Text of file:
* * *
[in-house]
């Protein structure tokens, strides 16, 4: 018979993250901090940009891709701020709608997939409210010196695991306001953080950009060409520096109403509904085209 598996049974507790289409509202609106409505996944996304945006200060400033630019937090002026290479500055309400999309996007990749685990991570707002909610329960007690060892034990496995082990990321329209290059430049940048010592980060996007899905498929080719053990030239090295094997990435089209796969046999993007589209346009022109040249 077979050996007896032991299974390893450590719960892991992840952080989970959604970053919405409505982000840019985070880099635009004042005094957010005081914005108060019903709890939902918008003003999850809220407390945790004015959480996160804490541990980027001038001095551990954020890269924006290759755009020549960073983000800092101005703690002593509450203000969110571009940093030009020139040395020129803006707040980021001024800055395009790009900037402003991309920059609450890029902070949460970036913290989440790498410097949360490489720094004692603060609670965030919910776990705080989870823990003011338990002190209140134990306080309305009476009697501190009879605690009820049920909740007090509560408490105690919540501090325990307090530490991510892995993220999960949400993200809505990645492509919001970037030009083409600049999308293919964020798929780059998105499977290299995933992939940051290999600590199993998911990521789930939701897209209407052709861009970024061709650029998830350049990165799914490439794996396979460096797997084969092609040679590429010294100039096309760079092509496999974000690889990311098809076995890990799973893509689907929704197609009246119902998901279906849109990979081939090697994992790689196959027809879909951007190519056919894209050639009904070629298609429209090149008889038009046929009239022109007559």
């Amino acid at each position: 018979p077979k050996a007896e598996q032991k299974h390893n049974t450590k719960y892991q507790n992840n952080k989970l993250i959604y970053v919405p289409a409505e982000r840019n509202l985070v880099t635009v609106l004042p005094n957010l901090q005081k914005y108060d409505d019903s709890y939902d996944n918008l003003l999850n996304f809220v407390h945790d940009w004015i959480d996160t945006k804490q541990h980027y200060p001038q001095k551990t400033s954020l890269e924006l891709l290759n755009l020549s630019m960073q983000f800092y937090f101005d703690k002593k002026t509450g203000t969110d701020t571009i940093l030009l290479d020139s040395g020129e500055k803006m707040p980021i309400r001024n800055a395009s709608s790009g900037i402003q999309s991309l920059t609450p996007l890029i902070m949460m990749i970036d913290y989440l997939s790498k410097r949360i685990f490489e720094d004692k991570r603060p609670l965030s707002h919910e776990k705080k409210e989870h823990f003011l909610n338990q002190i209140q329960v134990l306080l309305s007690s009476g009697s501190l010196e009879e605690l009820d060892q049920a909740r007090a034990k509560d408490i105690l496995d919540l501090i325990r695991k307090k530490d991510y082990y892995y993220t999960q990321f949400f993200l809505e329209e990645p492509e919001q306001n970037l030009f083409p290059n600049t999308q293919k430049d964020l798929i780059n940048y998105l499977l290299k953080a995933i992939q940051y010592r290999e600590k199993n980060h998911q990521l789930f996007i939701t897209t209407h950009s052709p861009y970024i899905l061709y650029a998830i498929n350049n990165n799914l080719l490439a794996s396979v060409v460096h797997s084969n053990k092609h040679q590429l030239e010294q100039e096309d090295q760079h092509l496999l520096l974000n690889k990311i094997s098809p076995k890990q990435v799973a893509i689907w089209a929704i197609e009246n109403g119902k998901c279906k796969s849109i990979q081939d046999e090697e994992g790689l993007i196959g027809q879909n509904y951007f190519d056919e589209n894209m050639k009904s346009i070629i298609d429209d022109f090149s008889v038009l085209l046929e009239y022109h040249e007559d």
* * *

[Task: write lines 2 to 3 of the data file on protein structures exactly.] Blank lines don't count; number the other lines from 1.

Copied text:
């Protein structure tokens, strides 16, 4: 018979993250901090940009891709701020709608997939409210010196695991306001953080950009060409520096109403509904085209 598996049974507790289409509202609106409505996944996304945006200060400033630019937090002026290479500055309400999309996007990749685990991570707002909610329960007690060892034990496995082990990321329209290059430049940048010592980060996007899905498929080719053990030239090295094997990435089209796969046999993007589209346009022109040249 077979050996007896032991299974390893450590719960892991992840952080989970959604970053919405409505982000840019985070880099635009004042005094957010005081914005108060019903709890939902918008003003999850809220407390945790004015959480996160804490541990980027001038001095551990954020890269924006290759755009020549960073983000800092101005703690002593509450203000969110571009940093030009020139040395020129803006707040980021001024800055395009790009900037402003991309920059609450890029902070949460970036913290989440790498410097949360490489720094004692603060609670965030919910776990705080989870823990003011338990002190209140134990306080309305009476009697501190009879605690009820049920909740007090509560408490105690919540501090325990307090530490991510892995993220999960949400993200809505990645492509919001970037030009083409600049999308293919964020798929780059998105499977290299995933992939940051290999600590199993998911990521789930939701897209209407052709861009970024061709650029998830350049990165799914490439794996396979460096797997084969092609040679590429010294100039096309760079092509496999974000690889990311098809076995890990799973893509689907929704197609009246119902998901279906849109990979081939090697994992790689196959027809879909951007190519056919894209050639009904070629298609429209090149008889038009046929009239022109007559």
């Amino acid at each position: 018979p077979k050996a007896e598996q032991k299974h390893n049974t450590k719960y892991q507790n992840n952080k989970l993250i959604y970053v919405p289409a409505e982000r840019n509202l985070v880099t635009v609106l004042p005094n957010l901090q005081k914005y108060d409505d019903s709890y939902d996944n918008l003003l999850n996304f809220v407390h945790d940009w004015i959480d996160t945006k804490q541990h980027y200060p001038q001095k551990t400033s954020l890269e924006l891709l290759n755009l020549s630019m960073q983000f800092y937090f101005d703690k002593k002026t509450g203000t969110d701020t571009i940093l030009l290479d020139s040395g020129e500055k803006m707040p980021i309400r001024n800055a395009s709608s790009g900037i402003q999309s991309l920059t609450p996007l890029i902070m949460m990749i970036d913290y989440l997939s790498k410097r949360i685990f490489e720094d004692k991570r603060p609670l965030s707002h919910e776990k705080k409210e989870h823990f003011l909610n338990q002190i209140q329960v134990l306080l309305s007690s009476g009697s501190l010196e009879e605690l009820d060892q049920a909740r007090a034990k509560d408490i105690l496995d919540l501090i325990r695991k307090k530490d991510y082990y892995y993220t999960q990321f949400f993200l809505e329209e990645p492509e919001q306001n970037l030009f083409p290059n600049t999308q293919k430049d964020l798929i780059n940048y998105l499977l290299k953080a995933i992939q940051y010592r290999e600590k199993n980060h998911q990521l789930f996007i939701t897209t209407h950009s052709p861009y970024i899905l061709y650029a998830i498929n350049n990165n799914l080719l490439a794996s396979v060409v460096h797997s084969n053990k092609h040679q590429l030239e010294q100039e096309d090295q760079h092509l496999l520096l974000n690889k990311i094997s098809p076995k890990q990435v799973a893509i689907w089209a929704i197609e009246n109403g119902k998901c279906k796969s849109i990979q081939d046999e090697e994992g790689l993007i196959g027809q879909n509904y951007f190519d056919e589209n894209m050639k009904s346009i070629i298609d429209d022109f090149s008889v038009l085209l046929e009239y022109h040249e007559d």